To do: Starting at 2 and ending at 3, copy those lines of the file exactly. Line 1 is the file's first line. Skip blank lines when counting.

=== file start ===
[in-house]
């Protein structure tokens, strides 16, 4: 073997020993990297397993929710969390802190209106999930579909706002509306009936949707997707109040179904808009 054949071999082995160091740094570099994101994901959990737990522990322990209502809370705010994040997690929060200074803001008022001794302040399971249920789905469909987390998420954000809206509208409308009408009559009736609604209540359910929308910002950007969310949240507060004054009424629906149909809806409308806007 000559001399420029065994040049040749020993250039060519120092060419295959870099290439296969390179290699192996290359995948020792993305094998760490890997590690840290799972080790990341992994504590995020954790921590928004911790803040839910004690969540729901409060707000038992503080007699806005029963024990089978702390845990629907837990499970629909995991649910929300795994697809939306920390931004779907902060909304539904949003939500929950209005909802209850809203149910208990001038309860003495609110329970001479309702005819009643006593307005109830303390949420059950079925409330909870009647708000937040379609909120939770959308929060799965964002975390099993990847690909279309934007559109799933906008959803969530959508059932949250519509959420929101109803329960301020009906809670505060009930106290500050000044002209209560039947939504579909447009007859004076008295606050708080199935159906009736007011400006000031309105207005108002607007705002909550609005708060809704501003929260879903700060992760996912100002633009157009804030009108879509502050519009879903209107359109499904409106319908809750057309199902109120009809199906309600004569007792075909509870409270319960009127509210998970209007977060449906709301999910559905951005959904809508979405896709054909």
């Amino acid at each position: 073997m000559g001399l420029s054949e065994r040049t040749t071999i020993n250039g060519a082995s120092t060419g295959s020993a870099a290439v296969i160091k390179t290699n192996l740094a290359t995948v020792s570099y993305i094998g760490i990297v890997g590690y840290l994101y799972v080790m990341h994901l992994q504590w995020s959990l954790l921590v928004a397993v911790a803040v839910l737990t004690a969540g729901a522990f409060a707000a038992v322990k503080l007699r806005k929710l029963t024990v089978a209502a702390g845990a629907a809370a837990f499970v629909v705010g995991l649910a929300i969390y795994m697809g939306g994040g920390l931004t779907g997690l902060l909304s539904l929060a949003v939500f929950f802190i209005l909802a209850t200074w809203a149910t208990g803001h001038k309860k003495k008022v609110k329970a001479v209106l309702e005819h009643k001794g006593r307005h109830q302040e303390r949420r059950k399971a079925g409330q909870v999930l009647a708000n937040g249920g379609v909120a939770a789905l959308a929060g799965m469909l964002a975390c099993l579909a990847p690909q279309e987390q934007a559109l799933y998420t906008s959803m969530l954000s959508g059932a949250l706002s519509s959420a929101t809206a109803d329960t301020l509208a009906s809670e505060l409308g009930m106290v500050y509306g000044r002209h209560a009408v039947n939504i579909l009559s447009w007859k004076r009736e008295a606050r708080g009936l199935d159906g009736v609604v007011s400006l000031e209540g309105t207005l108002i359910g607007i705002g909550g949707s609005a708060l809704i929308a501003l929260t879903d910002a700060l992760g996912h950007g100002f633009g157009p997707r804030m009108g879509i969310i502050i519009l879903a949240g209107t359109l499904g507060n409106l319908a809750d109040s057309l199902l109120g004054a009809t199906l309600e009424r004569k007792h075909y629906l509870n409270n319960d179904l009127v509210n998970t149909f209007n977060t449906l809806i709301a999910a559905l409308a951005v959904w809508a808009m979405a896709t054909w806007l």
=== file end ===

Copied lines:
């Protein structure tokens, strides 16, 4: 073997020993990297397993929710969390802190209106999930579909706002509306009936949707997707109040179904808009 054949071999082995160091740094570099994101994901959990737990522990322990209502809370705010994040997690929060200074803001008022001794302040399971249920789905469909987390998420954000809206509208409308009408009559009736609604209540359910929308910002950007969310949240507060004054009424629906149909809806409308806007 000559001399420029065994040049040749020993250039060519120092060419295959870099290439296969390179290699192996290359995948020792993305094998760490890997590690840290799972080790990341992994504590995020954790921590928004911790803040839910004690969540729901409060707000038992503080007699806005029963024990089978702390845990629907837990499970629909995991649910929300795994697809939306920390931004779907902060909304539904949003939500929950209005909802209850809203149910208990001038309860003495609110329970001479309702005819009643006593307005109830303390949420059950079925409330909870009647708000937040379609909120939770959308929060799965964002975390099993990847690909279309934007559109799933906008959803969530959508059932949250519509959420929101109803329960301020009906809670505060009930106290500050000044002209209560039947939504579909447009007859004076008295606050708080199935159906009736007011400006000031309105207005108002607007705002909550609005708060809704501003929260879903700060992760996912100002633009157009804030009108879509502050519009879903209107359109499904409106319908809750057309199902109120009809199906309600004569007792075909509870409270319960009127509210998970209007977060449906709301999910559905951005959904809508979405896709054909």
């Amino acid at each position: 073997m000559g001399l420029s054949e065994r040049t040749t071999i020993n250039g060519a082995s120092t060419g295959s020993a870099a290439v296969i160091k390179t290699n192996l740094a290359t995948v020792s570099y993305i094998g760490i990297v890997g590690y840290l994101y799972v080790m990341h994901l992994q504590w995020s959990l954790l921590v928004a397993v911790a803040v839910l737990t004690a969540g729901a522990f409060a707000a038992v322990k503080l007699r806005k929710l029963t024990v089978a209502a702390g845990a629907a809370a837990f499970v629909v705010g995991l649910a929300i969390y795994m697809g939306g994040g920390l931004t779907g997690l902060l909304s539904l929060a949003v939500f929950f802190i209005l909802a209850t200074w809203a149910t208990g803001h001038k309860k003495k008022v609110k329970a001479v209106l309702e005819h009643k001794g006593r307005h109830q302040e303390r949420r059950k399971a079925g409330q909870v999930l009647a708000n937040g249920g379609v909120a939770a789905l959308a929060g799965m469909l964002a975390c099993l579909a990847p690909q279309e987390q934007a559109l799933y998420t906008s959803m969530l954000s959508g059932a949250l706002s519509s959420a929101t809206a109803d329960t301020l509208a009906s809670e505060l409308g009930m106290v500050y509306g000044r002209h209560a009408v039947n939504i579909l009559s447009w007859k004076r009736e008295a606050r708080g009936l199935d159906g009736v609604v007011s400006l000031e209540g309105t207005l108002i359910g607007i705002g909550g949707s609005a708060l809704i929308a501003l929260t879903d910002a700060l992760g996912h950007g100002f633009g157009p997707r804030m009108g879509i969310i502050i519009l879903a949240g209107t359109l499904g507060n409106l319908a809750d109040s057309l199902l109120g004054a009809t199906l309600e009424r004569k007792h075909y629906l509870n409270n319960d179904l009127v509210n998970t149909f209007n977060t449906l809806i709301a999910a559905l409308a951005v959904w809508a808009m979405a896709t054909w806007l």